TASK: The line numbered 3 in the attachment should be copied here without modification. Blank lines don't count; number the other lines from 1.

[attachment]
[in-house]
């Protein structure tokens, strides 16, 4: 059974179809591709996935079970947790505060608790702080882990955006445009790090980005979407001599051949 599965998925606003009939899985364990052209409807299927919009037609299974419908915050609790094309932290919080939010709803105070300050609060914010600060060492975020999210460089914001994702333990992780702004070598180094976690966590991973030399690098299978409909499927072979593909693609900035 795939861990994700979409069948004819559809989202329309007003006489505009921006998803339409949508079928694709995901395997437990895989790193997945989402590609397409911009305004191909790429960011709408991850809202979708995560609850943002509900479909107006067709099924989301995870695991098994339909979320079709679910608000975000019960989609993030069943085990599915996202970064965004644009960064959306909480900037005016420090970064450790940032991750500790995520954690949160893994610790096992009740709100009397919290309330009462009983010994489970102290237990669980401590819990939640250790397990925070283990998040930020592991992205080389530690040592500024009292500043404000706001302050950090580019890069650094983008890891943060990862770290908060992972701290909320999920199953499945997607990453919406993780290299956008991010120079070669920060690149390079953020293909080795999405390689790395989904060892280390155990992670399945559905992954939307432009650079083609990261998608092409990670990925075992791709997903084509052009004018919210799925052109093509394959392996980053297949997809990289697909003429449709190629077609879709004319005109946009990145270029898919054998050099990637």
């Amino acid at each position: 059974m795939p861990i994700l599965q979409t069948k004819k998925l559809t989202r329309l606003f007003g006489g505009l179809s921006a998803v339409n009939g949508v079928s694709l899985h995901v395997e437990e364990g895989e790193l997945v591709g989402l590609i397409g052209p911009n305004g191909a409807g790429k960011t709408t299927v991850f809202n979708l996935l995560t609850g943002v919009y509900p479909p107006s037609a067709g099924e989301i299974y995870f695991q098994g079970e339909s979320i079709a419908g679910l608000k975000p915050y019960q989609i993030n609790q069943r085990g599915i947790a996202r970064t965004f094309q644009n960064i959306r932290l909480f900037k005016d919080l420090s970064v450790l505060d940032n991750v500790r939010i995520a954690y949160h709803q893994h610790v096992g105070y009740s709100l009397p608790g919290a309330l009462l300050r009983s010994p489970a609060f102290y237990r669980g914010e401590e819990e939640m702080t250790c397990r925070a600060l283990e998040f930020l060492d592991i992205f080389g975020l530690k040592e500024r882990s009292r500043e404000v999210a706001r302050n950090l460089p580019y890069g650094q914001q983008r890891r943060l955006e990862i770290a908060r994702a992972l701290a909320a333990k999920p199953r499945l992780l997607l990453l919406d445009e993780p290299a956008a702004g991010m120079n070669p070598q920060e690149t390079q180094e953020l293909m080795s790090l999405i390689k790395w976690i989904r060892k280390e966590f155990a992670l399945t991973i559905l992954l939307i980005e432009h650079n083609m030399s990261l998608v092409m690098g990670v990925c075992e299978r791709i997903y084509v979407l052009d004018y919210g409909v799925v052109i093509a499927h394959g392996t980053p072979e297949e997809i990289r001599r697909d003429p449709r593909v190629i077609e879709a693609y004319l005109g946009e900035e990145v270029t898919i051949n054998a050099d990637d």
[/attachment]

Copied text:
């Amino acid at each position: 059974m795939p861990i994700l599965q979409t069948k004819k998925l559809t989202r329309l606003f007003g006489g505009l179809s921006a998803v339409n009939g949508v079928s694709l899985h995901v395997e437990e364990g895989e790193l997945v591709g989402l590609i397409g052209p911009n305004g191909a409807g790429k960011t709408t299927v991850f809202n979708l996935l995560t609850g943002v919009y509900p479909p107006s037609a067709g099924e989301i299974y995870f695991q098994g079970e339909s979320i079709a419908g679910l608000k975000p915050y019960q989609i993030n609790q069943r085990g599915i947790a996202r970064t965004f094309q644009n960064i959306r932290l909480f900037k005016d919080l420090s970064v450790l505060d940032n991750v500790r939010i995520a954690y949160h709803q893994h610790v096992g105070y009740s709100l009397p608790g919290a309330l009462l300050r009983s010994p489970a609060f102290y237990r669980g914010e401590e819990e939640m702080t250790c397990r925070a600060l283990e998040f930020l060492d592991i992205f080389g975020l530690k040592e500024r882990s009292r500043e404000v999210a706001r302050n950090l460089p580019y890069g650094q914001q983008r890891r943060l955006e990862i770290a908060r994702a992972l701290a909320a333990k999920p199953r499945l992780l997607l990453l919406d445009e993780p290299a956008a702004g991010m120079n070669p070598q920060e690149t390079q180094e953020l293909m080795s790090l999405i390689k790395w976690i989904r060892k280390e966590f155990a992670l399945t991973i559905l992954l939307i980005e432009h650079n083609m030399s990261l998608v092409m690098g990670v990925c075992e299978r791709i997903y084509v979407l052009d004018y919210g409909v799925v052109i093509a499927h394959g392996t980053p072979e297949e997809i990289r001599r697909d003429p449709r593909v190629i077609e879709a693609y004319l005109g946009e900035e990145v270029t898919i051949n054998a050099d990637d």